As they professed their faith, Hector Zavala, Anglican bishop of the Diocese of Chile, laid his hands on the heads of three young people yesterday and welcomed them into his flock.
The cleric, wearing vestments decorated with indigenous patterns and the Chilean national flower, was leading the first confirmation ceremony at his mission church in the United States – whose congregation worships in the heart of Baltimore County’s Green Spring Valley.
The Church of the Resurrection is one of many in the United States forming relationships with foreign bishops after growing increasingly dissatisfied with the perceived liberal direction of the Episcopal Church, the U.S. arm of the international Anglican Communion.
For several Resurrection members, the 2003 election of the Rev. V. Gene Robinson, who is openly gay, as bishop of New Hampshire was a recent – but not the only – evidence of a church straying from biblical values and truths.
Reisterstown resident Vince Clews, a founding member of Church of the Resurrection, said its formation after Robinson’s election may imply homophobia but had more to do with public statements by Episcopal bishops who don’t believe in tenets such as the divinity of Jesus, his resurrection or virgin birth.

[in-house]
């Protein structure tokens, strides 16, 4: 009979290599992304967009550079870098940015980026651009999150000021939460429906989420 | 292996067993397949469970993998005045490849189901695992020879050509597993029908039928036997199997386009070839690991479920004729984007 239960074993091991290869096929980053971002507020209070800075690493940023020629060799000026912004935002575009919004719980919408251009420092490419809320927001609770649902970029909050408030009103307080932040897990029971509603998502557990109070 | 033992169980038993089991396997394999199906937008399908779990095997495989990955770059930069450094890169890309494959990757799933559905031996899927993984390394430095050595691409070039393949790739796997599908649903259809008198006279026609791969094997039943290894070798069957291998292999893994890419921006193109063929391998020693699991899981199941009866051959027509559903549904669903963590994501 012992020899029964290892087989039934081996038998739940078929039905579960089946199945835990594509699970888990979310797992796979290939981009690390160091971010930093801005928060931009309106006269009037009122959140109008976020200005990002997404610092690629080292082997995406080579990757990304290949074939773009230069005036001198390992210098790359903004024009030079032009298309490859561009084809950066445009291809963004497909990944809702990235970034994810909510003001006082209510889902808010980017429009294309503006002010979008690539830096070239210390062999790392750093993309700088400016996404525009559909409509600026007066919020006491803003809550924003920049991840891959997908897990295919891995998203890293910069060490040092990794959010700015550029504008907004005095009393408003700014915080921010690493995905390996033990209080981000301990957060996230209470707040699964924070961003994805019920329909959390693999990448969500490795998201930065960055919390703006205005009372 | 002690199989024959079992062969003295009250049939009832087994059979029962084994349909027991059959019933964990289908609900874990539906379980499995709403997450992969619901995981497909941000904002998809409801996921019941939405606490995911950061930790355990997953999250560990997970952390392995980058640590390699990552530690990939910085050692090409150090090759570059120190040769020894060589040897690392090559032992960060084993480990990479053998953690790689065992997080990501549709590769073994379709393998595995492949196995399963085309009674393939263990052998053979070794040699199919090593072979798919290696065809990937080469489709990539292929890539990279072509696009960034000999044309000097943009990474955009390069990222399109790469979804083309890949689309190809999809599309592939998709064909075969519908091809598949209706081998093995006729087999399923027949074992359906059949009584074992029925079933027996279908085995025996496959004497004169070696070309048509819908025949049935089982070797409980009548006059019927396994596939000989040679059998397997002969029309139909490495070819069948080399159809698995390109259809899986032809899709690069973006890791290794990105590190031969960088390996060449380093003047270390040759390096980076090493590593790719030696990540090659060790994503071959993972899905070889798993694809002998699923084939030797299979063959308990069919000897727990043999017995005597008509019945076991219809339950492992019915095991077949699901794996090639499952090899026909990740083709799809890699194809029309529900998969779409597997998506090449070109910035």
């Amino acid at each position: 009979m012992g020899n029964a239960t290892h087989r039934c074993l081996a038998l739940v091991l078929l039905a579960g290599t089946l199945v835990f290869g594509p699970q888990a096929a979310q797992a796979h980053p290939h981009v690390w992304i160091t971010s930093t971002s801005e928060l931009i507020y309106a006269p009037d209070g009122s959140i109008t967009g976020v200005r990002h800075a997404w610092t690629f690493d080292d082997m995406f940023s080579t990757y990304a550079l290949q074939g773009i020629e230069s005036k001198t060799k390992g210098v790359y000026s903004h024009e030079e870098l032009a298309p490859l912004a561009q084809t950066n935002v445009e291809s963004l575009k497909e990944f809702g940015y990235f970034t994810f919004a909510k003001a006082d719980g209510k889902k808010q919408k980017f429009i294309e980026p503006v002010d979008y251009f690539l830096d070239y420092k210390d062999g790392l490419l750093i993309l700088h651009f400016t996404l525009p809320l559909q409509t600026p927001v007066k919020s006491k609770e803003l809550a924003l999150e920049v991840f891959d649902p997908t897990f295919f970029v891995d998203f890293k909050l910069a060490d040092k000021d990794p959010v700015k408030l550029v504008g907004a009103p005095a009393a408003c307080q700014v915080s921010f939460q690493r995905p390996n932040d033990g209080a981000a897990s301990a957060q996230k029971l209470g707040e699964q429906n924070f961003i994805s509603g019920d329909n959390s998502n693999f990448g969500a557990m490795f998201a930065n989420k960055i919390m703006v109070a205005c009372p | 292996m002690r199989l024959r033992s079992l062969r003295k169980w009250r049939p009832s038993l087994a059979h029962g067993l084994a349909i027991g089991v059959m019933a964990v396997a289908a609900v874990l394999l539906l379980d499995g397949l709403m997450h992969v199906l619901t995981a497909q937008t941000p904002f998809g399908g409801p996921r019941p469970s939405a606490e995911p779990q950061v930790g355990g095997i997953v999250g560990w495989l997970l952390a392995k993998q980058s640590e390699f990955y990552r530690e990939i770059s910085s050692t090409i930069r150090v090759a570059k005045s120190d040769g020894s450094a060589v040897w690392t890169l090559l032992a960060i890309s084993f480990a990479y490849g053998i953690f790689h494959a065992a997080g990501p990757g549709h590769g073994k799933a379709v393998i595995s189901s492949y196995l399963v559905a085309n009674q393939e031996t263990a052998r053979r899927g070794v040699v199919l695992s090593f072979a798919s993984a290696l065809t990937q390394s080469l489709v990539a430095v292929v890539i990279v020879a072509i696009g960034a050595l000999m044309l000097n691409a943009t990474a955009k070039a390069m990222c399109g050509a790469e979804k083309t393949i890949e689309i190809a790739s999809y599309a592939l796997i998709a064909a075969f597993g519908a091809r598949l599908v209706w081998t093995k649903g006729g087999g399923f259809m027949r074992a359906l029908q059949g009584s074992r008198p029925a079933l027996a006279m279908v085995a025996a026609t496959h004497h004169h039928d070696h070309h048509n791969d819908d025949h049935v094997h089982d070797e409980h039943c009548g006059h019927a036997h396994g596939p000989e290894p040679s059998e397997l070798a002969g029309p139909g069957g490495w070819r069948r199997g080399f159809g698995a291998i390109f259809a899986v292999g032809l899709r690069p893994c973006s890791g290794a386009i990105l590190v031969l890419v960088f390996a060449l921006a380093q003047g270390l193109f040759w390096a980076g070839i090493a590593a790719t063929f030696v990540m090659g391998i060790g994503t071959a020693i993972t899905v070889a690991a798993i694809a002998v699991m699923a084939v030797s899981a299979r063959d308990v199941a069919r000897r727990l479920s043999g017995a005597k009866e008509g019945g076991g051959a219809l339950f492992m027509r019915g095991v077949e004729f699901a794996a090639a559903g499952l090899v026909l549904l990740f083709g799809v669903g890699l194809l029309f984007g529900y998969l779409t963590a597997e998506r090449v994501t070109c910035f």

“I left because the idea of a bishop or priest saying the Nicene Creed or Apostles Creed as they do every Sunday and not believing half of what they’re saying … makes no sense to me,” said Clews, a freelance writer. “That is not worship. That is being led by a liar.”
Many of the overseas dioceses were once a destination for mission workers, and money, from American parishes. “Those who were missionized are in a sense launching missions of their own,” said David Hein, a Hood College religion professor and author of the book The Episcopalians.
Resurrection, whose congregation worships at the historic Rainbow Hill mansion in the 10700 block of Park Heights Avenue near Stevenson, is the northernmost outpost of its South American diocese. Its pastor, the Rev. Eliot Winks, was ordained at a Pittsburgh ceremony in 2005 by the bishop of the Diocese of Bolivia on behalf of Zavala.
Zavala said his diocese’s pastoral support of the Baltimore County mission church is part of a temporary solution to support parishes whose members feel disenfranchised by the Episcopal Church.
“From our point of view, belonging to a wider community, we want them to continue being Anglicans,” Zavala said after yesterday’s confirmation service – held on Pentecost Sunday, which Christians celebrate as the day the apostles received the Holy Spirit. “The way to do this is through us, while we resolve the tensions in the Anglican Communion.”